Paper history invention

March 11 can be considered a landmark date for all book lovers. According to Chinese chronicles, it was on this day in 105 A.D. that Cai Lun, a Chinese dignitary of the Han Dynasty, obtained paper from bamboo fibers. Before that, paper in China was made from hemp, and even earlier from silk, which was made from defective silkworm cocoons.

Cai Lun, on the other hand, crushed mulberry fibers, wood ash, rags and hemp. He mixed all this with water and put the resulting mass on a mold (wooden frame and bamboo sieve). After drying in the sun he smoothed the mass with stones. The result was sturdy sheets of paper.

When Cai Lun presented his paper-making process to the emperor, he was very pleased with the result and immediately granted him a high title and wealth, and issued a decree according to which the paper-making process was to be widely distributed throughout China. Thus, Chinese civilization began to develop rapidly, especially in the fields of literature, education and paperwork.

After the invention of Cai Lun, the paper-making process began to improve rapidly. Starch, glue, natural dyes, etc. were added to increase strength.

From China, already in the 6th century, the recipe for making paper spread to Japan and then to other Asian countries. In VII century, after the victory of the Arabs over the Chinese, the secret of making paper became known in the Middle East. The city of Samarkand, became a kind of center of the paper industry in the region. In XI-XIII century, the secret got into Europe. First in France, Italy and Spain. From them, the production of paper, was distributed to other countries in Europe.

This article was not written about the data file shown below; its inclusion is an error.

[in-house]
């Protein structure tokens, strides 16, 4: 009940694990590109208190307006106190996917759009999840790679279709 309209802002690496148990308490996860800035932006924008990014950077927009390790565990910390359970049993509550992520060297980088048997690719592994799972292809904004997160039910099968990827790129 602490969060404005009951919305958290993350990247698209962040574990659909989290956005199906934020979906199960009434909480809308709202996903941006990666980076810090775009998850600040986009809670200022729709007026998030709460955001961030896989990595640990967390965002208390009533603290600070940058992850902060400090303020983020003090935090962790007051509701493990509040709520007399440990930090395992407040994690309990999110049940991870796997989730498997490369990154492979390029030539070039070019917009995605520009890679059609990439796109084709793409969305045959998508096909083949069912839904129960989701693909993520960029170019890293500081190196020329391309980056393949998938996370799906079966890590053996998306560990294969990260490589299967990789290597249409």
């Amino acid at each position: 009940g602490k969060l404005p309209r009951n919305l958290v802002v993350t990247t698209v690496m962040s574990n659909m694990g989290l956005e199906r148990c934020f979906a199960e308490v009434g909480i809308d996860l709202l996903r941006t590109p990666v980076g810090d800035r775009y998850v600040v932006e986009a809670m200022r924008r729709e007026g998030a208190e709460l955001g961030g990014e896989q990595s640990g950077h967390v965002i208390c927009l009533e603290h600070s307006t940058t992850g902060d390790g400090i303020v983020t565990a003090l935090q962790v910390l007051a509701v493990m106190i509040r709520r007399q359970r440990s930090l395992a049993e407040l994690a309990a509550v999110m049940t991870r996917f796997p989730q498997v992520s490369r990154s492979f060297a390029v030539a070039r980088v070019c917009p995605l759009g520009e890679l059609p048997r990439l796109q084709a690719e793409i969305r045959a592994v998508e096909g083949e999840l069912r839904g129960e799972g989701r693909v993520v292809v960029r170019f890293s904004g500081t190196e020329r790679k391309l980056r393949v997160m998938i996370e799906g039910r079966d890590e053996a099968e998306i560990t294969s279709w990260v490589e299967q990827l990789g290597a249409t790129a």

Cai Lun's paper-making technology was a new milestone in the development of human civilization. According to historical records, Europe built a paper factory only 1,000 years after Cai Lun invented it. Although the paper industry is now well developed, it still takes the principle of making paper invented by Cai Lun as its starting point.


MekezhanovYerassyl, librarian of the Department of the International Book